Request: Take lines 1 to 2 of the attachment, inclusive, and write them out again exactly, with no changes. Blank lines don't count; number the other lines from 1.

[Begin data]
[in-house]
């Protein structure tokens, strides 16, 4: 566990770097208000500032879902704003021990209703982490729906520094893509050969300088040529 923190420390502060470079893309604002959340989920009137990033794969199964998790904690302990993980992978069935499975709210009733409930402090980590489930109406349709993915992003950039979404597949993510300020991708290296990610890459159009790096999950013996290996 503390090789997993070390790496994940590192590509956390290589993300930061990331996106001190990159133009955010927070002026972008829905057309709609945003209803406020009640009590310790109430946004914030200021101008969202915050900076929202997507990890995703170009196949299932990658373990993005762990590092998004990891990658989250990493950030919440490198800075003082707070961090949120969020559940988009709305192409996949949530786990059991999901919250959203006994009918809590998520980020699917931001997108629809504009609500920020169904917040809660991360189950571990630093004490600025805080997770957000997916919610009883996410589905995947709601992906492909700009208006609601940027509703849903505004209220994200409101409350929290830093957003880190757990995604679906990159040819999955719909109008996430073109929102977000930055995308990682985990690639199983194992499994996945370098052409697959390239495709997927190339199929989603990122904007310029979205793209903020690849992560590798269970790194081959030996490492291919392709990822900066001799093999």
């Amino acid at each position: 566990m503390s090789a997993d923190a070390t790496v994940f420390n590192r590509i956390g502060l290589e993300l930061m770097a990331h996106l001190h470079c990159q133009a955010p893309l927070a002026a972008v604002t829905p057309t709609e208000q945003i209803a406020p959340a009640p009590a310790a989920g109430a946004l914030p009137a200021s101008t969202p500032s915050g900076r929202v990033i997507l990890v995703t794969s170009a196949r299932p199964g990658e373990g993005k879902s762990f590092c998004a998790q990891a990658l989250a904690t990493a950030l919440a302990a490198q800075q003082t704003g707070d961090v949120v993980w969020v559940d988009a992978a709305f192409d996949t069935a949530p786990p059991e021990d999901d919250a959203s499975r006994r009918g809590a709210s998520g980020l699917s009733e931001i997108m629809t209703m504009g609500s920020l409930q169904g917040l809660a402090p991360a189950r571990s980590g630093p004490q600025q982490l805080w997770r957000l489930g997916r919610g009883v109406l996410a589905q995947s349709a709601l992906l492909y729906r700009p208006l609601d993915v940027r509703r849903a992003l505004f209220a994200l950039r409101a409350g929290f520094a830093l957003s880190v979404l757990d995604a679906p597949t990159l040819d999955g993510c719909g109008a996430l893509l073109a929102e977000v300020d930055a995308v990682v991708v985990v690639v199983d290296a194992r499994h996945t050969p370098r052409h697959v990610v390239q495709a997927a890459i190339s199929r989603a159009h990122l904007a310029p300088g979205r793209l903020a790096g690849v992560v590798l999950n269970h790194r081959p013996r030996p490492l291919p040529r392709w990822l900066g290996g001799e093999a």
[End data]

[in-house]
């Protein structure tokens, strides 16, 4: 566990770097208000500032879902704003021990209703982490729906520094893509050969300088040529 923190420390502060470079893309604002959340989920009137990033794969199964998790904690302990993980992978069935499975709210009733409930402090980590489930109406349709993915992003950039979404597949993510300020991708290296990610890459159009790096999950013996290996 503390090789997993070390790496994940590192590509956390290589993300930061990331996106001190990159133009955010927070002026972008829905057309709609945003209803406020009640009590310790109430946004914030200021101008969202915050900076929202997507990890995703170009196949299932990658373990993005762990590092998004990891990658989250990493950030919440490198800075003082707070961090949120969020559940988009709305192409996949949530786990059991999901919250959203006994009918809590998520980020699917931001997108629809504009609500920020169904917040809660991360189950571990630093004490600025805080997770957000997916919610009883996410589905995947709601992906492909700009208006609601940027509703849903505004209220994200409101409350929290830093957003880190757990995604679906990159040819999955719909109008996430073109929102977000930055995308990682985990690639199983194992499994996945370098052409697959390239495709997927190339199929989603990122904007310029979205793209903020690849992560590798269970790194081959030996490492291919392709990822900066001799093999």